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Patricia Cotton

April 1, 1931 –
 April 14, 2023


Pat Cotton, longtime Dallas political consultant, beloved mother, and wife of petroleum engineer and Scoutmaster Hugh J. Cotton, passed peacefully from this earth to Heaven on April 14, 2023, after a brief illness. She had just celebrated her 92nd birthday on Saturday, April 1 st , with a cup of her favorite ice cream, Baskin Robbins Jamoca Almond Fudge, and a sip or two of Bailey’s Irish Cream.

She left innumerable fond memories behind with sons Steve and Mark, and with hundreds of friends and political colleagues from years past. Born in Tulsa, Oklahoma, to Rylen and Ruth Rudy on April 1, 1931, Pat grew up during her teen years as a latchkey child, amusing herself and reading extensively during the day while mom and dad both worked. Pat attended high school in Tulsa then moved with the family to Kansas City, Missouri, where her father worked for Santa Fe Trucking. She then moved to Wichita, Kansas in her junior year of high school—a move which “killed her,” she said, because her then-boyfriend was going to be the Colonel at the Prom the next year and “she would be the Colonel’s girlfriend.” But it was in Wichita that she met the love of her life, Hugh, a shy, modest, very bright young man at East Wichita High. She attended two years of college at Wichita University majoring in Voice “because she didn’t want to take chemistry.” Hugh was the first man she ever went on a blind date with with friends, and she liked him right away. He was “sweet, shy, a very nice boy,” she says. They went on to marry August 28, 1951 in Wichita at the First Presbyterian Church and she served as the secretary to the President of Wichita State Bank, receiving a promotion to that position after the bank vice-president left.

Hugh was in the Naval Reserve, went into the Navy later in 1951 and they spent time in Long Beach, California, while he served as a fire control officer aboard the USS Harry E. Hubbard, a destroyer. Oldest son, Steve, was born in May, 1955. Upon Hugh’s honorable discharge from the Navy, they then spent two years in Norman, Oklahoma, at the University of Oklahoma while Hugh studied to be a petroleum engineer and Pat served as the President of the Engineers’ Wives Club. She worked at the local Federal Savings and Loan and clerked in the VA and FHA home loan departments where she says “she met everyone in town.”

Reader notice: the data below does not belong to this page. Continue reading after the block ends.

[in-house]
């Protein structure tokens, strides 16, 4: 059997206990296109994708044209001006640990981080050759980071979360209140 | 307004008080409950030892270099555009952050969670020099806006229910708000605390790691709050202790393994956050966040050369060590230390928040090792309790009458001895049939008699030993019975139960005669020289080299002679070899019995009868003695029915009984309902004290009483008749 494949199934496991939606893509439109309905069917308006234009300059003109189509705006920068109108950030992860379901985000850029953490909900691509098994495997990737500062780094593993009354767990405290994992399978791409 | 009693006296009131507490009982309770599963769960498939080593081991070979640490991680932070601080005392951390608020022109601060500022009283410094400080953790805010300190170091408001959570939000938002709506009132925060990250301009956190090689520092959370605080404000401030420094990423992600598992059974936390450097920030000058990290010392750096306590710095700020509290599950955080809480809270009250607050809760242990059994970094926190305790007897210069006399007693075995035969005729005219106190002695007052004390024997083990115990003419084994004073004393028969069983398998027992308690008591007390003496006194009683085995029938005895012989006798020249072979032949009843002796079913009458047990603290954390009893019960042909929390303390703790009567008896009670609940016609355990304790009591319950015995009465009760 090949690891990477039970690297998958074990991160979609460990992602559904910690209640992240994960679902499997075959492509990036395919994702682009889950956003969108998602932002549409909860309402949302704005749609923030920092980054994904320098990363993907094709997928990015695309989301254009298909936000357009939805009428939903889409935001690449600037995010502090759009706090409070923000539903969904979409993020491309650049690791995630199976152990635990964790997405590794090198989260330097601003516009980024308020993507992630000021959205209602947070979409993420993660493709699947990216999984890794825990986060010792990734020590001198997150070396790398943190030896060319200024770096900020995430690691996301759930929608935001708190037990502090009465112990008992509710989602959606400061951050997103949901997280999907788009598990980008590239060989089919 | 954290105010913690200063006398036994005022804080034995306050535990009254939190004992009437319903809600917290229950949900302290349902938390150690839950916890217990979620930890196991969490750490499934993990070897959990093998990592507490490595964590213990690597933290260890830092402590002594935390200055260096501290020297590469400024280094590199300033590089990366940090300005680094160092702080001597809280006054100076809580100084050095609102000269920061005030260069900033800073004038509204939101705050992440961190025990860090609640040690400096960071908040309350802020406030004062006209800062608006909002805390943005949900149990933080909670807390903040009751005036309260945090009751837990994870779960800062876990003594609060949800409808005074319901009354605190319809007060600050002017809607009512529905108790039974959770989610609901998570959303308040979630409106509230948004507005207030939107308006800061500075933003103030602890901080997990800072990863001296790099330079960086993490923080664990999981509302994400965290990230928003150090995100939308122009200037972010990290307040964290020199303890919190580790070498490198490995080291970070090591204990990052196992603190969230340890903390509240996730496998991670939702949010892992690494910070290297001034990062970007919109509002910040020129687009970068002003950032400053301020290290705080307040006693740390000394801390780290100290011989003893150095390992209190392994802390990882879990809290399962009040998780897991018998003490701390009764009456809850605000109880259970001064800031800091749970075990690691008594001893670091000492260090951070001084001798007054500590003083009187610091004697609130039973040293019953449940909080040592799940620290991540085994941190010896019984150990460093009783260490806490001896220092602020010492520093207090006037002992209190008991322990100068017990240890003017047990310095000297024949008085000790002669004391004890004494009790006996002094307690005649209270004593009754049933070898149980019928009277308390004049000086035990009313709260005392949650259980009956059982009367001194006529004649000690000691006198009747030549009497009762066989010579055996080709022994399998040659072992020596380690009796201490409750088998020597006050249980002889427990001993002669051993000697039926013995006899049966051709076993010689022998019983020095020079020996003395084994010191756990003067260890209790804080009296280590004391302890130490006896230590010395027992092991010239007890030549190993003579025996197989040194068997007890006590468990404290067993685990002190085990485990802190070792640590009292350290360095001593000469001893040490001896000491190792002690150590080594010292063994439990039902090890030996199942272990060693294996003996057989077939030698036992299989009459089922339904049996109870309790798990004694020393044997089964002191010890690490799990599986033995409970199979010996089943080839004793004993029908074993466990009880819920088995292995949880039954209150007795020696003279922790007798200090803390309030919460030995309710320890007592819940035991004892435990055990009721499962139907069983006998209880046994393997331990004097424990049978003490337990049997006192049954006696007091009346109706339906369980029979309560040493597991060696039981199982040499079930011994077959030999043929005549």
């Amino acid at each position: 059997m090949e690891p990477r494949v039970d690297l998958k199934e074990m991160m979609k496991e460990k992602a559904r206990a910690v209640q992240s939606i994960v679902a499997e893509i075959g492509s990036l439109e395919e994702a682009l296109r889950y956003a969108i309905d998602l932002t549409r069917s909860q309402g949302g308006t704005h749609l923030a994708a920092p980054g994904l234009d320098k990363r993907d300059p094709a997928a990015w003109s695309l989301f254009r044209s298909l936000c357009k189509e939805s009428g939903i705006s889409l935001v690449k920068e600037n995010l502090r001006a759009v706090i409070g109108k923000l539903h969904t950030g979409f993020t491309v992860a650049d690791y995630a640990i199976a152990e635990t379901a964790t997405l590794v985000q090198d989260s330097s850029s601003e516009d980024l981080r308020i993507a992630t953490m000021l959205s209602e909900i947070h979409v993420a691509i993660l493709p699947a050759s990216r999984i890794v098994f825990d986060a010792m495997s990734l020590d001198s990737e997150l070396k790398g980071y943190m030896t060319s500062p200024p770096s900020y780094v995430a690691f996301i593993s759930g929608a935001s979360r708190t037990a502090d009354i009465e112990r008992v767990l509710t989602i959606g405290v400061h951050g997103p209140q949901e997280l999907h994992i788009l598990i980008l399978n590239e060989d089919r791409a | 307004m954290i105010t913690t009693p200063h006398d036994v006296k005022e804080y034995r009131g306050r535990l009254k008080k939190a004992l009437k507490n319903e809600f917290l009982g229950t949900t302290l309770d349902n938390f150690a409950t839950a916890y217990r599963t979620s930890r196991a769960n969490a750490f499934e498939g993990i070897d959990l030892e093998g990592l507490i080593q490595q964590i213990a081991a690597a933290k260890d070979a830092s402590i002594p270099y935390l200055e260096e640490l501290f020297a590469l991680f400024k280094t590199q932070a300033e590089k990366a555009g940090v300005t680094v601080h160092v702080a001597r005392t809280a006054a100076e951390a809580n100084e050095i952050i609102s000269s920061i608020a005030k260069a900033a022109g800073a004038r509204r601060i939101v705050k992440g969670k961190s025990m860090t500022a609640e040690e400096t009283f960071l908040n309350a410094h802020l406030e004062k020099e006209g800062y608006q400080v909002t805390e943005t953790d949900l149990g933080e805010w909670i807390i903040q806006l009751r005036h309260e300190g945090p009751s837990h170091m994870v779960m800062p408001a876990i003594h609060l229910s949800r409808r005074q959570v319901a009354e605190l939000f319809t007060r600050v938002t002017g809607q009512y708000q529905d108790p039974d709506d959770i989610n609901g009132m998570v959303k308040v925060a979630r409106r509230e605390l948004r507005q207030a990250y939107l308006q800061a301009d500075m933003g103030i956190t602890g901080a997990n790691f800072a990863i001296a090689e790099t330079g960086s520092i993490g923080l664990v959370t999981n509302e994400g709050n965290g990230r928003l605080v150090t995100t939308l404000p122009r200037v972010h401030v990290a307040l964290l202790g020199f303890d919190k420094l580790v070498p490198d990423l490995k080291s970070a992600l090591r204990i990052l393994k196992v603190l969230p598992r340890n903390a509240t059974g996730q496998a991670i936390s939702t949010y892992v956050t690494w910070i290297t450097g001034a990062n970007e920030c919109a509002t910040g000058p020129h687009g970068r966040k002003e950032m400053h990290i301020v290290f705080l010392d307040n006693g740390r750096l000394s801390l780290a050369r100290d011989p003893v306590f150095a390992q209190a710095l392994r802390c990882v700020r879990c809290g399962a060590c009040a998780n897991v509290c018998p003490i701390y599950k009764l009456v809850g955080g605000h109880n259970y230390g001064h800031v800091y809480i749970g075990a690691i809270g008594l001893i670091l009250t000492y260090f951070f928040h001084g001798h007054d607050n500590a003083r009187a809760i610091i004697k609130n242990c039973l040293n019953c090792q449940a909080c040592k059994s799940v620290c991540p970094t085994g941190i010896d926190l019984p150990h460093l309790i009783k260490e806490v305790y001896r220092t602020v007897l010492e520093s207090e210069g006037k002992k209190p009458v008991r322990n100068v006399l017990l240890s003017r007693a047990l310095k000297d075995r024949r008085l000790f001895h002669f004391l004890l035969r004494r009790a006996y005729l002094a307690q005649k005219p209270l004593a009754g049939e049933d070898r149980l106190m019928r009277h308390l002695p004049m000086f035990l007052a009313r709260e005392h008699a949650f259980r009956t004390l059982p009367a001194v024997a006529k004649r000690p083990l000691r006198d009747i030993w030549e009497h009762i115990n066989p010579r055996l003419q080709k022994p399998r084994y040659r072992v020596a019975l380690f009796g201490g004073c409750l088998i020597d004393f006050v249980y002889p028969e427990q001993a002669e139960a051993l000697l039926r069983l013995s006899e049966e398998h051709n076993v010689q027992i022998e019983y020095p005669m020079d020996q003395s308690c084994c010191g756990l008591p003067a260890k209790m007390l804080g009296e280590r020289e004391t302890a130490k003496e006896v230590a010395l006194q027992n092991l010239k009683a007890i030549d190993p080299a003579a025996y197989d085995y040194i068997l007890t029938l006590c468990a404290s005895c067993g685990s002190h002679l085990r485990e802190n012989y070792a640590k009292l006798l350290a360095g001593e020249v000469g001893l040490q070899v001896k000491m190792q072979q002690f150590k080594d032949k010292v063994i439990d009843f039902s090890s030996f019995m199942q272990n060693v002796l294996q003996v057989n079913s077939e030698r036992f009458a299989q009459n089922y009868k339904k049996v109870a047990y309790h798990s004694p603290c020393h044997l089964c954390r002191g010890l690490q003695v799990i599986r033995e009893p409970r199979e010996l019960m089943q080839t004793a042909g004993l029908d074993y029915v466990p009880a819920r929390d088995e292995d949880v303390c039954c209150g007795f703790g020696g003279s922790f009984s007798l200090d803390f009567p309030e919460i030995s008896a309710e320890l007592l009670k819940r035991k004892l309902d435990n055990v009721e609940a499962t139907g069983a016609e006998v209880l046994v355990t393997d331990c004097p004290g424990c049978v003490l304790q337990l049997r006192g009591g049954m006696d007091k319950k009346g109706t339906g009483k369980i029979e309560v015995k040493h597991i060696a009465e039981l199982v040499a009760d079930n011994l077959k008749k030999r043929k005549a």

Hugh’s first job after college was as a fledgling oil field engineer with Hunt Oil Company (as in H.L. Hunt, the Dallas conservative oil millionaire). They lived in Houma, Louisiana, where younger brother Mark was born in 1961, then Hugh was transferred to Dallas, Texas, late that year to the Hunt headquarters in downtown Dallas. On November 22, 1963, Hugh was high up in the First National Bank building, looking down on the Kennedy motorcade passing way below when shocking news of the Kennedy Assassination came on the radio and TV early that afternoon. Pat remembers sitting at home on the fireplace hearth transfixed by the evolving TV coverage of one of the nation’s most horrific events. Years later, the family joined Walnut Hill Methodist Church where she sang alto in the choir, one of her other favorite things in life—music.

As her boys progressed in school in North Dallas, she became a frequent school volunteer, PTA mom, and Cub Scout Pack Den Mother. She was President of the PTA at Steve and Mark’s high school, Thomas Jefferson High School in 1973, the year Steve graduated. She remembers making little round paper cut-out campaign buttons with a cotton ball glued to them when Steve ran unsuccessfully for TJ Student Council President, her first unofficial political campaign activity. A Cub Scout Den Mother and supportive wife of Boy Scout Troop 33 Scoutmaster Hugh, she was quite proud when son Steve earned his Eagle Scout badge in 1970. When Steve entered college in 1973, Pat took a job as Coordinator for Plan A, a program to help children with learning disabilities, at Walnut Hill Elementary School, an official position with the Dallas Independent School District. She next worked at Hillcrest High School for two years very closely with their black principal and built wonderful relationships with students and faculty of all races. This was where she developed a strong interest in the Dallas school board’s policies and politics. After Steve’s graduation from college in 1977, Pat began her career of volunteering in all sorts of political campaigns—for local Dallas school board candidates, city and county judicial races, county commissioners elections and local congressional races. In partisan races, she most often supported the Republican candidates—but not always. She always put the character of her candidate ahead of party affiliation. In the late 1970s and early 1980s, Pat worked with Republican womens’ clubs all over Dallas, often coordinating volunteer activities for various candidates, and she helped turn Dallas County into a then-majority Republican county. She volunteered and coordinated campaign work for veteran US Congressmen Jim Collins and Steve Bartlett, City Councilman Jerry Bartos, Mayor Steve Bartlett, County Commissioner Maurine Dickey, City Councilman Mitchell Rasansky, Councilwoman Ann Margolin, County Commissioners Jim Jackson and Nancy Judy, and numerous judges and school board candidates. In 1978, she served as a volunteer with the Bill Clements for Governor campaign and helped this first-time candidate win countywide, and statewide, as the first Republican Governor of Texas in more than 100 years.